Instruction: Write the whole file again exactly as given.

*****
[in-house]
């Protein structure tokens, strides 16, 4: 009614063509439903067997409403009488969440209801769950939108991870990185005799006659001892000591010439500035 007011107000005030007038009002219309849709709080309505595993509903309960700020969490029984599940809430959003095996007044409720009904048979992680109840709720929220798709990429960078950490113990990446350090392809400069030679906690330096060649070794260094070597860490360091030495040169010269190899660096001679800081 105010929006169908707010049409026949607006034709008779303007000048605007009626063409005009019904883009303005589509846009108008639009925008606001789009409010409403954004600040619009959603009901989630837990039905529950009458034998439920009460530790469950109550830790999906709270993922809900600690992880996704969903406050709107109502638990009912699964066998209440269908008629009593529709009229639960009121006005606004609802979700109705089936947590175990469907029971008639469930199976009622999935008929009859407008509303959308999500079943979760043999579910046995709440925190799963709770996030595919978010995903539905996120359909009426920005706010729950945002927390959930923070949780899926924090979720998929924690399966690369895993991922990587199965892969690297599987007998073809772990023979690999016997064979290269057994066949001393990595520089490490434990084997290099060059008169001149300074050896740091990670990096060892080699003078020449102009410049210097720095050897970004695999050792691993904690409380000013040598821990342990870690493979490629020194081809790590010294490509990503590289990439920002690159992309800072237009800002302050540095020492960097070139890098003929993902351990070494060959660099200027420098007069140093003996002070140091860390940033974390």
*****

[in-house]
């Protein structure tokens, strides 16, 4: 009614063509439903067997409403009488969440209801769950939108991870990185005799006659001892000591010439500035 007011107000005030007038009002219309849709709080309505595993509903309960700020969490029984599940809430959003095996007044409720009904048979992680109840709720929220798709990429960078950490113990990446350090392809400069030679906690330096060649070794260094070597860490360091030495040169010269190899660096001679800081 105010929006169908707010049409026949607006034709008779303007000048605007009626063409005009019904883009303005589509846009108008639009925008606001789009409010409403954004600040619009959603009901989630837990039905529950009458034998439920009460530790469950109550830790999906709270993922809900600690992880996704969903406050709107109502638990009912699964066998209440269908008629009593529709009229639960009121006005606004609802979700109705089936947590175990469907029971008639469930199976009622999935008929009859407008509303959308999500079943979760043999579910046995709440925190799963709770996030595919978010995903539905996120359909009426920005706010729950945002927390959930923070949780899926924090979720998929924690399966690369895993991922990587199965892969690297599987007998073809772990023979690999016997064979290269057994066949001393990595520089490490434990084997290099060059008169001149300074050896740091990670990096060892080699003078020449102009410049210097720095050897970004695999050792691993904690409380000013040598821990342990870690493979490629020194081809790590010294490509990503590289990439920002690159992309800072237009800002302050540095020492960097070139890098003929993902351990070494060959660099200027420098007069140093003996002070140091860390940033974390």